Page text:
Established craft brewers moving into supermarkets is a reflection of an industry maturing and is also recognition that selling into myriad independent venues is now the domain of the many newer brewers joining the scene.
Having been brewing since 2011 Richard Burhouse, founder of Magic Rock Brewing Company, says the growth for his business is now more in the packaged goods area than continuing to being just about selling into pubs.
“The new battleground for us is big customers like Marks & Spencer where we have three cans nationwide. The growth is here for us and also in the restaurant chains rather than pubs. The long established brewers need to break into these areas. It’s the reality of growing up. We need penetration into the mainstream while the small guys go into independents,” he says.
This is part of a plan to grow sales of the core range – that presently number 10 although the big sellers are Inhaler, Cannonball, High Wire and High Wire Grapefruit. Although he will continue to service the independent market a key part of this involves the constant flow of specials.
At the moment the core is 60% of sales, specials are 30%, and cask is 10%, with the latter reducing as keg and can sales increase.
Although Burhouse acknowledges that you “cannot be the hot thing forever” he is managing to strike a balance between being an increasingly mainstream operator and still appealing to the beer cognoscenti through limited runs of Magic Rock specials like Mind Control and Hedonic Escalation that still find a receptive audience.
The strategy has helped total sales increase by 30% year-on-year over the past two years and has pushed output to 13,500 hectolitres. It could hit 16,500 hl this year from a site that has the potential to generate 20,000 hl per year “if we don’t mess around with imperial stouts and lagers” that sit around in the tanks.
Around 1,500 hl of this beer is sold through the Magic Rock Tap Room that seems to surprise Burhouse with how popular it has been. On a Friday and Saturday night it is one-in-one-out as it typically hits its 350 capacity.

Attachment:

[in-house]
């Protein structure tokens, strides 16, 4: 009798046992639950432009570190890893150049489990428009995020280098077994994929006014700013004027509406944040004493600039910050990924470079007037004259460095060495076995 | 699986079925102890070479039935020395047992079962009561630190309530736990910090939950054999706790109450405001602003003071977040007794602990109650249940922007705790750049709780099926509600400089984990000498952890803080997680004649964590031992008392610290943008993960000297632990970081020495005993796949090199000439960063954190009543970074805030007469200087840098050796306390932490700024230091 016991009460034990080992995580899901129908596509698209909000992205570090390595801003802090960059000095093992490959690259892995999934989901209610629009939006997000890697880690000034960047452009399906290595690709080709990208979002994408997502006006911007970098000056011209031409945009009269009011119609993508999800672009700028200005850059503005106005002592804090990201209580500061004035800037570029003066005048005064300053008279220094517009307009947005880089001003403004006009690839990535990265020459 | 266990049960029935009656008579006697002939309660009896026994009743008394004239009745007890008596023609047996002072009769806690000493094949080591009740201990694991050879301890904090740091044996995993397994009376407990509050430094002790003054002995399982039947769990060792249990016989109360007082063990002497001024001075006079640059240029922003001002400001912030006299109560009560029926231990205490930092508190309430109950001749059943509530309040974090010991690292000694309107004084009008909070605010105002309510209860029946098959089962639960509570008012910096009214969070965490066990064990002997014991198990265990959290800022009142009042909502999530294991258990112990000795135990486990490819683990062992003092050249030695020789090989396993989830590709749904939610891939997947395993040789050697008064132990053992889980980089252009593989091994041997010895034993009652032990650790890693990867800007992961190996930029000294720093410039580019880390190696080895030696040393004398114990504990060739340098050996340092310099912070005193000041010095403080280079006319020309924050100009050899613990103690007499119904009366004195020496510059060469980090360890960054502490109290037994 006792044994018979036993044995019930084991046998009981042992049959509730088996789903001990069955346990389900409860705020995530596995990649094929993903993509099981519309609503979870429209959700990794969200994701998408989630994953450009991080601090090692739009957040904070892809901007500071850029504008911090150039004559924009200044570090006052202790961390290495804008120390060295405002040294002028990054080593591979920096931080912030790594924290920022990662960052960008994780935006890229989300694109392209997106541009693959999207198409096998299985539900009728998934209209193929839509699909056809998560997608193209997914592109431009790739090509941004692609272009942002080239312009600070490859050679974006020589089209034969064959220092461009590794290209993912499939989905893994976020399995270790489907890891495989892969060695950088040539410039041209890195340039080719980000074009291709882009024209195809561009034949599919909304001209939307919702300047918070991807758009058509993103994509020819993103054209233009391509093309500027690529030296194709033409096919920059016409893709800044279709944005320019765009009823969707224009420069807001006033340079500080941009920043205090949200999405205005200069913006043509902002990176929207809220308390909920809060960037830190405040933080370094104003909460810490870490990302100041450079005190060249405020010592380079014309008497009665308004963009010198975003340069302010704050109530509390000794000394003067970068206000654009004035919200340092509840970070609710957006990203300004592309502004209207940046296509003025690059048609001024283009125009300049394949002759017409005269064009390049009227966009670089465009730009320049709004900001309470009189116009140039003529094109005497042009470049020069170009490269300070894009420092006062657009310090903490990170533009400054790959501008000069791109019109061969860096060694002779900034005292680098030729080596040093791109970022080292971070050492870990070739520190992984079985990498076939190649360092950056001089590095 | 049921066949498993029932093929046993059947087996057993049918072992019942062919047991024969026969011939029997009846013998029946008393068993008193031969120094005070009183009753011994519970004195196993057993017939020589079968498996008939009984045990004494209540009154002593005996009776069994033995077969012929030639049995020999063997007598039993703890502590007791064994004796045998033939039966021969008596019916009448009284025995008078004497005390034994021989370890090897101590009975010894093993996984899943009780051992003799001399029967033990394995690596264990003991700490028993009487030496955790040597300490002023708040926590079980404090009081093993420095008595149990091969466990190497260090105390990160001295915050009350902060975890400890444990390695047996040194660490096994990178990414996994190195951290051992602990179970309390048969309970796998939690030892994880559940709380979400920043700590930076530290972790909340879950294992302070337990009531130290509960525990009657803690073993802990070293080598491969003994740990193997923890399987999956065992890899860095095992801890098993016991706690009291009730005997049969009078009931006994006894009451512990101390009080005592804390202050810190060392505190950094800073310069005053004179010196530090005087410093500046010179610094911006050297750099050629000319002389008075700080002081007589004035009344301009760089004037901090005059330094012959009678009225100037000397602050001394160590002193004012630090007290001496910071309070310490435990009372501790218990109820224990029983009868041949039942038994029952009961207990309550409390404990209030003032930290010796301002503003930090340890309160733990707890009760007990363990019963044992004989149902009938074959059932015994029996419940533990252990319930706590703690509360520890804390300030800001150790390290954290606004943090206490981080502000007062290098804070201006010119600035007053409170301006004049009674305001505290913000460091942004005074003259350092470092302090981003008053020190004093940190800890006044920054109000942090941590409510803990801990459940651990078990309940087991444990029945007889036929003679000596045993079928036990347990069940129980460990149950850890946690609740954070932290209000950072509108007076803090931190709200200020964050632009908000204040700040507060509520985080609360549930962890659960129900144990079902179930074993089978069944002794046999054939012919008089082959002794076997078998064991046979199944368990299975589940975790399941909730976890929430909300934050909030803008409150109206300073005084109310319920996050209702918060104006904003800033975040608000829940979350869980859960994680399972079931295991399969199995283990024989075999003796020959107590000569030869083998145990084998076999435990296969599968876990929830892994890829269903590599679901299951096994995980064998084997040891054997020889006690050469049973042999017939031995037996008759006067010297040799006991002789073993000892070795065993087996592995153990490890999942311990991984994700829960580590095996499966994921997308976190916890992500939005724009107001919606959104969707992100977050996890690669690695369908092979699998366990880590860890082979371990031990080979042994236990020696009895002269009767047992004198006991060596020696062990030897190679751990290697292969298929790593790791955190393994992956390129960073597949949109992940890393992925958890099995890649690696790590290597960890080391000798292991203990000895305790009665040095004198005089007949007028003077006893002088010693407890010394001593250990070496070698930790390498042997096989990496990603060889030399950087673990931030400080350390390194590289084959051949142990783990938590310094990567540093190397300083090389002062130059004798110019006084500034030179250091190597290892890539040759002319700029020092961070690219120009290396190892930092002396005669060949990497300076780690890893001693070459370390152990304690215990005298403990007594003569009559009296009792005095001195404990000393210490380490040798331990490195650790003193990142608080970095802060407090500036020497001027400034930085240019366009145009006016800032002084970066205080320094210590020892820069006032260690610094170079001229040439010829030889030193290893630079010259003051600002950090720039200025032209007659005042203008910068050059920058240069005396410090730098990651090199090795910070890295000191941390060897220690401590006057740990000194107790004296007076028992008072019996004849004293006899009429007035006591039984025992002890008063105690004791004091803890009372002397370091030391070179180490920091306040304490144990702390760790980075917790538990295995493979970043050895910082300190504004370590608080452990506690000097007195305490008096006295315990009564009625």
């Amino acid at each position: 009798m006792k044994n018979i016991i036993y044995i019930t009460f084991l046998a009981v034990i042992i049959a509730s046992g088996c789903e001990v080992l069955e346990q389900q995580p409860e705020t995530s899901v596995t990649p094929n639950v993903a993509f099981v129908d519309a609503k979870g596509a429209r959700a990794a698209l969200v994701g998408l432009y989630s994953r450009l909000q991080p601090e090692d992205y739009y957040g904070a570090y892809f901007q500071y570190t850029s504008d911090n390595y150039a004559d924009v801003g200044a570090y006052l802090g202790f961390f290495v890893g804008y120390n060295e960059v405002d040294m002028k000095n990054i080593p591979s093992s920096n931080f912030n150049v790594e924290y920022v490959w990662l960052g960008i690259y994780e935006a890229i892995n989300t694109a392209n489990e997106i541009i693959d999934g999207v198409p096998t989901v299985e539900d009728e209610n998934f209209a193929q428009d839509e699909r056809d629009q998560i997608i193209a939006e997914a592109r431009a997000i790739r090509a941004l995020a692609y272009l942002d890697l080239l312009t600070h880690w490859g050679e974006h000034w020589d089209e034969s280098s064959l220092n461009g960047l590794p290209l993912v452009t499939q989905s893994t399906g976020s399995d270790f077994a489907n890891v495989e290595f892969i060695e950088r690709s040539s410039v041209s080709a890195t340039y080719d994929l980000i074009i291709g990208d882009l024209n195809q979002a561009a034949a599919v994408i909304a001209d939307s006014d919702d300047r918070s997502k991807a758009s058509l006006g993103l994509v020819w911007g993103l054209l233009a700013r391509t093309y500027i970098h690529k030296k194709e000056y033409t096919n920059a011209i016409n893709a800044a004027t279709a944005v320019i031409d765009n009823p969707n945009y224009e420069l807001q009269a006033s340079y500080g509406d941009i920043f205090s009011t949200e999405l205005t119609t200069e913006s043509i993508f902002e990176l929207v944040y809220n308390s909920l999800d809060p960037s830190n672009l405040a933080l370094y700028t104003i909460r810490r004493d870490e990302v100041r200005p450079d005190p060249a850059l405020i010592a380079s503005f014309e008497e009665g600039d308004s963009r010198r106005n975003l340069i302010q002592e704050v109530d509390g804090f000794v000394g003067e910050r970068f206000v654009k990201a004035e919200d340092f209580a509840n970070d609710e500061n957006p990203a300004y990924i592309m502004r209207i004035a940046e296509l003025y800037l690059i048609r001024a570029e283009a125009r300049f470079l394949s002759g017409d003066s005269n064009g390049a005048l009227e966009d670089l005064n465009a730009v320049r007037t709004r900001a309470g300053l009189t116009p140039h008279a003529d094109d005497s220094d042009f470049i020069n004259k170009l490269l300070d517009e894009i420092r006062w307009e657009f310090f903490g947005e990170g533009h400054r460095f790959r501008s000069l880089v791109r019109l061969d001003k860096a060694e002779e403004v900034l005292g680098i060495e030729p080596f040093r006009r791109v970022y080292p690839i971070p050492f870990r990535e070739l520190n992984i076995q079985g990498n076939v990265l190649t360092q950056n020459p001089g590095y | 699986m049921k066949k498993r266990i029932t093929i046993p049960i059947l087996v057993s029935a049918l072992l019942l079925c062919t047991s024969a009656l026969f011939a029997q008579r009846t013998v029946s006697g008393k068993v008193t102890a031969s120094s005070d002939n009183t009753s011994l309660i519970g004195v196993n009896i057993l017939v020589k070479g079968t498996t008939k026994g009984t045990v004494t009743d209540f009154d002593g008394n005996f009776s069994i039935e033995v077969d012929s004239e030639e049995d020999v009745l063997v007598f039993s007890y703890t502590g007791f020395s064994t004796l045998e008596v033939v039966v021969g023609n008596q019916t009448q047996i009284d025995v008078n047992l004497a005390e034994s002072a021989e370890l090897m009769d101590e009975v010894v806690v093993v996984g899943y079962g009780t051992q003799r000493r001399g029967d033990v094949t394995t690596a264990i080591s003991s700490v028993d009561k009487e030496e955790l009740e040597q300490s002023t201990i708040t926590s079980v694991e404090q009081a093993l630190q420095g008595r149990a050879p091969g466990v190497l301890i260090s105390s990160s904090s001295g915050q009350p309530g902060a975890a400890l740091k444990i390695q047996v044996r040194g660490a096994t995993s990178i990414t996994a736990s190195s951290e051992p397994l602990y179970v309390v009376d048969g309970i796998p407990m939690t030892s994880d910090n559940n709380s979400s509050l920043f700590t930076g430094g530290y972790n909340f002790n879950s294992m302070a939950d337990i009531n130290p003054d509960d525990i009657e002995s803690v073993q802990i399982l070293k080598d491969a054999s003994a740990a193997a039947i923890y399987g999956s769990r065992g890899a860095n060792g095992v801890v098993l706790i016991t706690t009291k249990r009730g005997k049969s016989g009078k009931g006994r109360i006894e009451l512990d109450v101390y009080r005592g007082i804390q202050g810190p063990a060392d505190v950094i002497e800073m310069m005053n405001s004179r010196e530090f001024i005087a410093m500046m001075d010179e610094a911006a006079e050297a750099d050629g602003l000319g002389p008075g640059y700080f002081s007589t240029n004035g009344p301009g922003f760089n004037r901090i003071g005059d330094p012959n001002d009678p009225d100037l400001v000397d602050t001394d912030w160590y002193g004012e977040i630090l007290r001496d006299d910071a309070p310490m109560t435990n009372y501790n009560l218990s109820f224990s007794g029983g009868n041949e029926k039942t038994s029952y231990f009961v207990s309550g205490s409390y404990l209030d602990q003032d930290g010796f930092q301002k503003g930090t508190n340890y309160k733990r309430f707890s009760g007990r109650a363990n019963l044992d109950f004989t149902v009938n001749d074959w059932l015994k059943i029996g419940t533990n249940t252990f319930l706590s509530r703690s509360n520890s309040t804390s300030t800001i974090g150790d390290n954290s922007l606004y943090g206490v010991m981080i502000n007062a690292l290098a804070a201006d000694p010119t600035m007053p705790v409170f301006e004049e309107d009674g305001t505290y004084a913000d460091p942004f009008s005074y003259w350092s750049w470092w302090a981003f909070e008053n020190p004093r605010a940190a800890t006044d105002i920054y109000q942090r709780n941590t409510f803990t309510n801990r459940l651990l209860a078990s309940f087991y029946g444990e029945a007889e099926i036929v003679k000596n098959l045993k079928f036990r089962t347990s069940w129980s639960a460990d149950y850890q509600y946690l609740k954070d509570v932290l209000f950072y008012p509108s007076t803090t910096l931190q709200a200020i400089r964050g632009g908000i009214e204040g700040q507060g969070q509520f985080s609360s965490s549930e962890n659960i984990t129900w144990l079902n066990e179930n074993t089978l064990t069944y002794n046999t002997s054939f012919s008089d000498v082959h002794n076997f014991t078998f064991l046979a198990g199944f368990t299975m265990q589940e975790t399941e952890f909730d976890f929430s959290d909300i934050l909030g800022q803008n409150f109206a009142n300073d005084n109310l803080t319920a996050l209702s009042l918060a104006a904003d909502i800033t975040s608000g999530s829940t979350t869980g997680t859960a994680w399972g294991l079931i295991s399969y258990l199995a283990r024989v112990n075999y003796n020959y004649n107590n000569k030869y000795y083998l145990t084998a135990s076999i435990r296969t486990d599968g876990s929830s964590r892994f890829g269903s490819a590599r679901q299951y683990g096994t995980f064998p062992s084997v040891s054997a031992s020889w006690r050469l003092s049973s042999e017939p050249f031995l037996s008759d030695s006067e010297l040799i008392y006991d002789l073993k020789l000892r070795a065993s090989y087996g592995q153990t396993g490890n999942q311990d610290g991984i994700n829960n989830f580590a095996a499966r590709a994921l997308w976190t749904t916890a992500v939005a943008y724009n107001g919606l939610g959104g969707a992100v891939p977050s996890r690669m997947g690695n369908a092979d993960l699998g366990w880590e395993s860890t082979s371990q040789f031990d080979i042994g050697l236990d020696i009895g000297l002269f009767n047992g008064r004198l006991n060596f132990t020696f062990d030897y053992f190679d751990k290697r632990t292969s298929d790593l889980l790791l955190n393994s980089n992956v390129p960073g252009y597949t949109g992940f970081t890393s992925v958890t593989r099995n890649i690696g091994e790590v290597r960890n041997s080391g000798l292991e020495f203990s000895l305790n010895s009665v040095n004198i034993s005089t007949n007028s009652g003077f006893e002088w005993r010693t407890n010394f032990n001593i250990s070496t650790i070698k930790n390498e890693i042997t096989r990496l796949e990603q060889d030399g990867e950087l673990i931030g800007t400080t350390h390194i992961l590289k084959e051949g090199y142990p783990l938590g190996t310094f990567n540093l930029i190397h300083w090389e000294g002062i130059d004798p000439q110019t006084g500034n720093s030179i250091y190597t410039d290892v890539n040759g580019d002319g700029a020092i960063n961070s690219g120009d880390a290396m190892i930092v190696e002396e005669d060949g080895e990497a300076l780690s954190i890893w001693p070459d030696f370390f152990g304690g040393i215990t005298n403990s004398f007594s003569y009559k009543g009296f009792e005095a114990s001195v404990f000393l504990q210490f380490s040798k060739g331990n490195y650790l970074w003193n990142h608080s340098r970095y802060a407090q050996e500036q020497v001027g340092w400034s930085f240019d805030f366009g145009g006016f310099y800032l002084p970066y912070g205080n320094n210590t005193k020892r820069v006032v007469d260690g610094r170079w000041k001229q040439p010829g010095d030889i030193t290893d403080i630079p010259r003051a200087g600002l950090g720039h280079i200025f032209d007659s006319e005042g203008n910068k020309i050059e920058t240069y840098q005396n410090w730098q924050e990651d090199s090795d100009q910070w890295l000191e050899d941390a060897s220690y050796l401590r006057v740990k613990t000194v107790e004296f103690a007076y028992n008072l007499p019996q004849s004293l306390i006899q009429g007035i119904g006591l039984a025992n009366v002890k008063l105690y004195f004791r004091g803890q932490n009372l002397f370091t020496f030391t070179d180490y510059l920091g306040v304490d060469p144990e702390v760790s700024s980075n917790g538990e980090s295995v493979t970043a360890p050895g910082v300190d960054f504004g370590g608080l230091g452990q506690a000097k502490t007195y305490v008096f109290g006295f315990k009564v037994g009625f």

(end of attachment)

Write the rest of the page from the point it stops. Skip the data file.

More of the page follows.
This has resulted in Magic Rock looking at opening up more retail outlets as it not only helps control margins but also pushes up volumes and protects the business from the “vagaries of the market”.
“We’ve looked at retail in the town centre [of Huddersfield] and at the moment we’re looking at something in the valleys with a food producer as a joint-venture. We’re keen to put forward an offer for the locals and improve the area and also create jobs for people,” says Burhouse.
He’s also been investigating the opportunity of opening a small bar in Leeds or Manchester. But what he is not intending to do is follow the likes of Moor and Cloudwater in opening up so-called tap rooms in London.
“You go to where there is a heavy market and we prefer local first. It feels more obvious to us. London is a great way to make money quickly but we’re not from London and I think there is a market that is loyal to London breweries. It’s not a priority for us,” he explains.
Such moves indicate a confidence from Burhouse who says the Magic Rock business is now at a size whereby it can “weather the extra competition”. It is also clear that his beers remain massively popular.
Indicative of the thirst among drinkers is the brewery’s requirement to allocate beers out to preferred customers: “We do two specials/collaborations per month that have to be allocated out. They help pull-up the core beer sales as customers top-up their orders with other beers. It’s a reciprocal [arrangement] with long standing customers.”
Also the 600 tickets for the forthcoming Sesh Fest Invitational (on June 9) at the Magic Rock Tap Room sold out in 40 minutes. It not only highlights the appeal of session beers (all the beers from the 30 invited brewers invited to serve must be ABV of 4.5% or below) but more importantly the high regard that Magic Rock continues to be held by the industry and drinkers.
Glynn Davis, editor of Beer Insider